Let me start by saying that pain is not a bad thing. It’s your body’s way of letting you know something’s not quite right. It’s your job then to figure out what this pain represents. Is it delayed muscle soreness from a workout? Is it knee pain after a longer-than-normal run? Is it an aching low back from shoveling snow? Pain helps us become detectives. Not only are we trying to reduce the pain but also prevent it from happening next time. How do you address the former? Start with R.I.C.E. which is the acronym for Rest, Ice, Compression and Elevation. Those of you who know me know that I am a big fan of rest. Your body needs time to heal, recuperate and rebuild. Plus your mind recovers as well. But that’s a whole other topic. So when in doubt, rest. Take a day off. What’s going to happen? Are you going to magically put on 20 pounds? Of course not. But Eric, remember the saying “No pain, no gain”? That just leads to strains, pulls and potentially serious injuries. Clearly I’m not a proponent of that cliche. What concerns most people is if the pain will lead to something worse and more painful. How will you feel? And how will it affect your lifestyle? You can see how pain can be a real distraction.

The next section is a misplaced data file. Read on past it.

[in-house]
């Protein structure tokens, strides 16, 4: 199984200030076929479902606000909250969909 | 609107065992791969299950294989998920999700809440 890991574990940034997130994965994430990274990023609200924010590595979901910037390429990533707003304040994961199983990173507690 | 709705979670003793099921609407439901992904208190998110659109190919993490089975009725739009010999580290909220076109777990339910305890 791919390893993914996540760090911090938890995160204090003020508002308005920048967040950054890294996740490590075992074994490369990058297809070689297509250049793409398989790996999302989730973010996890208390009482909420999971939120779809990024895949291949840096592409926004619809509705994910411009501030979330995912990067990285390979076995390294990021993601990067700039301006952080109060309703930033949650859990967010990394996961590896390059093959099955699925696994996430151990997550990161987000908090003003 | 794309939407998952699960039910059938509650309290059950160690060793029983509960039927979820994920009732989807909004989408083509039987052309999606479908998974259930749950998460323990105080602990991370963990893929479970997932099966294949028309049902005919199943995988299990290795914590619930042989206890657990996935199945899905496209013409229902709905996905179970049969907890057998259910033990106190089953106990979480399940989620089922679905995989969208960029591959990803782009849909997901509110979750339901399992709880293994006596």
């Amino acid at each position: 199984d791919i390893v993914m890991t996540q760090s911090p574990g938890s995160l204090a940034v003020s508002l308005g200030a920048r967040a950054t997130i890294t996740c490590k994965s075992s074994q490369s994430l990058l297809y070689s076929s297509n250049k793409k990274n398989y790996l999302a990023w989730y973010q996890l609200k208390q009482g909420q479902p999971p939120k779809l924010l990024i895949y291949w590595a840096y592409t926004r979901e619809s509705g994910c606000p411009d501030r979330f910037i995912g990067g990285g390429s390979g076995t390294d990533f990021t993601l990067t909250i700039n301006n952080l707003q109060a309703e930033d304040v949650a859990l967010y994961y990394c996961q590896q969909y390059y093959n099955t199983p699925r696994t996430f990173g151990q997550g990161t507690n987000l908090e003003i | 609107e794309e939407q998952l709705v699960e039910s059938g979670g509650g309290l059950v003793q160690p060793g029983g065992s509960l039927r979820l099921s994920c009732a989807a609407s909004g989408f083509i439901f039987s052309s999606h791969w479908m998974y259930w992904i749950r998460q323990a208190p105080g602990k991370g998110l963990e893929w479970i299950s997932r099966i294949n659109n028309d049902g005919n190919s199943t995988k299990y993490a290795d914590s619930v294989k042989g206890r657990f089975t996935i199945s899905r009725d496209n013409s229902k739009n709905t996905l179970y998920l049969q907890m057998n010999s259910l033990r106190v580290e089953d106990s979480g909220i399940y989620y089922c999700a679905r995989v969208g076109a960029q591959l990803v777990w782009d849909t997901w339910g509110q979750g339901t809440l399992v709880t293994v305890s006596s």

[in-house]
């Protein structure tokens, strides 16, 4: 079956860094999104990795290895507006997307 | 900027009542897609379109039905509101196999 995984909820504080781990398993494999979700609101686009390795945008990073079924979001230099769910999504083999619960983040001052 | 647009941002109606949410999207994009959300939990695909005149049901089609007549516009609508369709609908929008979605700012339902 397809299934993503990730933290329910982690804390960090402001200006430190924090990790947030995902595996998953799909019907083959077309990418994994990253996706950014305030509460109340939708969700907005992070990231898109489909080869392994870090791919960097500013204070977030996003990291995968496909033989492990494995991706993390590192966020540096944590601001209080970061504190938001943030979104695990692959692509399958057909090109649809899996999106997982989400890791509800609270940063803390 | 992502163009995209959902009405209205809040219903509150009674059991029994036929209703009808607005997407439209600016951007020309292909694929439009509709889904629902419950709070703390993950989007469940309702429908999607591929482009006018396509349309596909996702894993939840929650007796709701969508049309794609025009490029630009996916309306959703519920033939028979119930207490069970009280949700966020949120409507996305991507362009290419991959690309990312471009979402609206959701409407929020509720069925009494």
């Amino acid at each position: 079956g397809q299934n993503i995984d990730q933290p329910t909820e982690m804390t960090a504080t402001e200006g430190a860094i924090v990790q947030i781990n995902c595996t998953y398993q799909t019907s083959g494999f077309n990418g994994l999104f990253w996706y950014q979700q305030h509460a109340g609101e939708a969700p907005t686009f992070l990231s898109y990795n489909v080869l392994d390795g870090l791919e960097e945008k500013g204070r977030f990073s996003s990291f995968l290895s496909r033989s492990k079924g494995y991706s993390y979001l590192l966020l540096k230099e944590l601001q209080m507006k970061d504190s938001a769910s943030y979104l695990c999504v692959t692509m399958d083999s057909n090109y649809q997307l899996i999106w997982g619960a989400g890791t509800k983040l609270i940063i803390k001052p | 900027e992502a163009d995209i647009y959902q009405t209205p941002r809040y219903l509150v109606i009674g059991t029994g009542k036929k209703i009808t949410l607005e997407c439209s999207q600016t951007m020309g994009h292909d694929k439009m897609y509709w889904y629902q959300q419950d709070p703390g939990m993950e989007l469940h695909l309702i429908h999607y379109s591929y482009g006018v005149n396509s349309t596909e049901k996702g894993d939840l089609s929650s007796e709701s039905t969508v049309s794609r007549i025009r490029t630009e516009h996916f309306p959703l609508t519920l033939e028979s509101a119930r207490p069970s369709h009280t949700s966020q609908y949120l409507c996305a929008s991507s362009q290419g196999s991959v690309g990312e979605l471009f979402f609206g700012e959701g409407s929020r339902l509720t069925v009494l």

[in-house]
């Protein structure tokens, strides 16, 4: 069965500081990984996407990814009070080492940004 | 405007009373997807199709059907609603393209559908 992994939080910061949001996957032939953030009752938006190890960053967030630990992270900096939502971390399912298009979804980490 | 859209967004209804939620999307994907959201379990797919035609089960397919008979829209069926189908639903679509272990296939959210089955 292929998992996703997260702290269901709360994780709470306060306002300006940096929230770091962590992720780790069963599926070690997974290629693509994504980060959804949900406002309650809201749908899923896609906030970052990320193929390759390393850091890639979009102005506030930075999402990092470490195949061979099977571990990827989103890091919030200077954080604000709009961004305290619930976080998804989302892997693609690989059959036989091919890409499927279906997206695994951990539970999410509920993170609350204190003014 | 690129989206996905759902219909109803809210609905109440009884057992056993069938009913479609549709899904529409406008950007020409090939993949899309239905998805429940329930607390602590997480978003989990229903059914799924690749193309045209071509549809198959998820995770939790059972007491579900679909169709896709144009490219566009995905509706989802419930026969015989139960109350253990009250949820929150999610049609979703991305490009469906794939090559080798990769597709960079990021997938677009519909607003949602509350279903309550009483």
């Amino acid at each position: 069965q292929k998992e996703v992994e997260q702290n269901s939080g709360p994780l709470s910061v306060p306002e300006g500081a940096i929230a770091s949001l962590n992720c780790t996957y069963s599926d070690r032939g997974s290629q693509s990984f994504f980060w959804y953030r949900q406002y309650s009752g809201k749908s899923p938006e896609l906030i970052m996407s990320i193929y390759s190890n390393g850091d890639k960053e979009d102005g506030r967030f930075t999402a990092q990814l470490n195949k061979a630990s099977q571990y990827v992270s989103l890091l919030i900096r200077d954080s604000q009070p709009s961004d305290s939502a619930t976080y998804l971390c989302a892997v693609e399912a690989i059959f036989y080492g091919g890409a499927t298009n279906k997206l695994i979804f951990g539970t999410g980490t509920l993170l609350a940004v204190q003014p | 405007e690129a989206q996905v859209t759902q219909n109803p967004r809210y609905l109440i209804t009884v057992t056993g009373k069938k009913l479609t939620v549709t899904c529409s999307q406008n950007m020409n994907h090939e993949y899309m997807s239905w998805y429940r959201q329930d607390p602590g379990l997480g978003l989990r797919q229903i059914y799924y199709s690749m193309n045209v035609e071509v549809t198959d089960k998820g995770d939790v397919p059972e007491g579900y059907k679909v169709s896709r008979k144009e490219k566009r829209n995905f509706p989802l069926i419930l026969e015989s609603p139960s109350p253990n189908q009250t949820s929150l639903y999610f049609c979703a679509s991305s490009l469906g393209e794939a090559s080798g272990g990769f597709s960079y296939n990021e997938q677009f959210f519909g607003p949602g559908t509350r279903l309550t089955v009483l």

Most of the time the pains you experience from exercise are slight muscle pulls or strains. Ice, compression and elevation are all about reducing swelling, inflammation and heat. The Physical Therapist I worked for in California suggested ice for 5 to 10 minutes twice a day. A compression can be achieved with an elastic bandage, and elevation helps venous blood return and aids in waste product removal. You can also think of elevation as a way to rest the injured body part. If your knee is swollen, for example, relaxing on your favorite recliner or propping your leg up on an ottoman physically keeps you off of your leg.

Pain often makes us look at what activities we’re doing and not doing. We become more intuitive and body aware. Maybe you need to spend a few more minutes warming up before a run. Maybe you need to train at a slightly lower intensity than you’re currently doing. Maybe you need to spend time cooling down after a workout instead of jumping back in your car and driving home.

Recently I’ve been experiencing some tennis elbow. Yes, from tennis. It comes and it goes. Is it because I’m almost 40? Maybe. Do I need to change my tennis strings? I did a few months ago, so maybe it’s time for another string job or a different set of strings? Is it my technique? Possibly. It is also clear that my body takes longer to warm up in the winter months. When it is pretty bad, I like to use Arnica Gel. The primary ingredient is Arnica montana, which acts as an anti-inflammatory. After a couple applications, I experience relief.

In my next post I’ll be demonstrating and discussing both dynamic and static stretches as ways to reduce pain, prevent injuries and improve performance.